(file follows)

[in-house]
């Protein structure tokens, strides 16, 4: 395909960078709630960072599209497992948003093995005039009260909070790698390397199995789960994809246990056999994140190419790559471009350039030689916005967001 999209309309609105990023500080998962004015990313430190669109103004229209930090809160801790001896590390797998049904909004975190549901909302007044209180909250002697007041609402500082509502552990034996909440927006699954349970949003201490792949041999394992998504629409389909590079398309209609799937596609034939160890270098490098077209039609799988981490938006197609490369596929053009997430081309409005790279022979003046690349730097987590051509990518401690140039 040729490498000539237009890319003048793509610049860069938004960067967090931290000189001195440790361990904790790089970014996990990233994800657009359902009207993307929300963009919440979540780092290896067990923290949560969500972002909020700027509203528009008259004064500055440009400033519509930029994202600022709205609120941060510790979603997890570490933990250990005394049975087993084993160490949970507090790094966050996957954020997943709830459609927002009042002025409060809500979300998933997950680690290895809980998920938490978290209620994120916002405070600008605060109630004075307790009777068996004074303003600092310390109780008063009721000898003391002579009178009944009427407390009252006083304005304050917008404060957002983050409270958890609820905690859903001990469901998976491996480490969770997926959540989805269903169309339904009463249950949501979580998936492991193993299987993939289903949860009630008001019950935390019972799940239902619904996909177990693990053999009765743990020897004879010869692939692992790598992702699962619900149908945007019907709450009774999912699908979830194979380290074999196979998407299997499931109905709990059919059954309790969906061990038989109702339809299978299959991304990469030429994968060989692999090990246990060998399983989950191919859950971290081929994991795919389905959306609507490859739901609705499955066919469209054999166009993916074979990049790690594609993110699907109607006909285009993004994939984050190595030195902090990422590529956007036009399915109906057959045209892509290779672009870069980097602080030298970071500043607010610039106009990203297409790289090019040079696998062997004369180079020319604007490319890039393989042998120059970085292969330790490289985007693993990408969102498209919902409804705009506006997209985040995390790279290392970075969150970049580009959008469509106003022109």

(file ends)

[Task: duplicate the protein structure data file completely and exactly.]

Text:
[in-house]
């Protein structure tokens, strides 16, 4: 395909960078709630960072599209497992948003093995005039009260909070790698390397199995789960994809246990056999994140190419790559471009350039030689916005967001 999209309309609105990023500080998962004015990313430190669109103004229209930090809160801790001896590390797998049904909004975190549901909302007044209180909250002697007041609402500082509502552990034996909440927006699954349970949003201490792949041999394992998504629409389909590079398309209609799937596609034939160890270098490098077209039609799988981490938006197609490369596929053009997430081309409005790279022979003046690349730097987590051509990518401690140039 040729490498000539237009890319003048793509610049860069938004960067967090931290000189001195440790361990904790790089970014996990990233994800657009359902009207993307929300963009919440979540780092290896067990923290949560969500972002909020700027509203528009008259004064500055440009400033519509930029994202600022709205609120941060510790979603997890570490933990250990005394049975087993084993160490949970507090790094966050996957954020997943709830459609927002009042002025409060809500979300998933997950680690290895809980998920938490978290209620994120916002405070600008605060109630004075307790009777068996004074303003600092310390109780008063009721000898003391002579009178009944009427407390009252006083304005304050917008404060957002983050409270958890609820905690859903001990469901998976491996480490969770997926959540989805269903169309339904009463249950949501979580998936492991193993299987993939289903949860009630008001019950935390019972799940239902619904996909177990693990053999009765743990020897004879010869692939692992790598992702699962619900149908945007019907709450009774999912699908979830194979380290074999196979998407299997499931109905709990059919059954309790969906061990038989109702339809299978299959991304990469030429994968060989692999090990246990060998399983989950191919859950971290081929994991795919389905959306609507490859739901609705499955066919469209054999166009993916074979990049790690594609993110699907109607006909285009993004994939984050190595030195902090990422590529956007036009399915109906057959045209892509290779672009870069980097602080030298970071500043607010610039106009990203297409790289090019040079696998062997004369180079020319604007490319890039393989042998120059970085292969330790490289985007693993990408969102498209919902409804705009506006997209985040995390790279290392970075969150970049580009959008469509106003022109």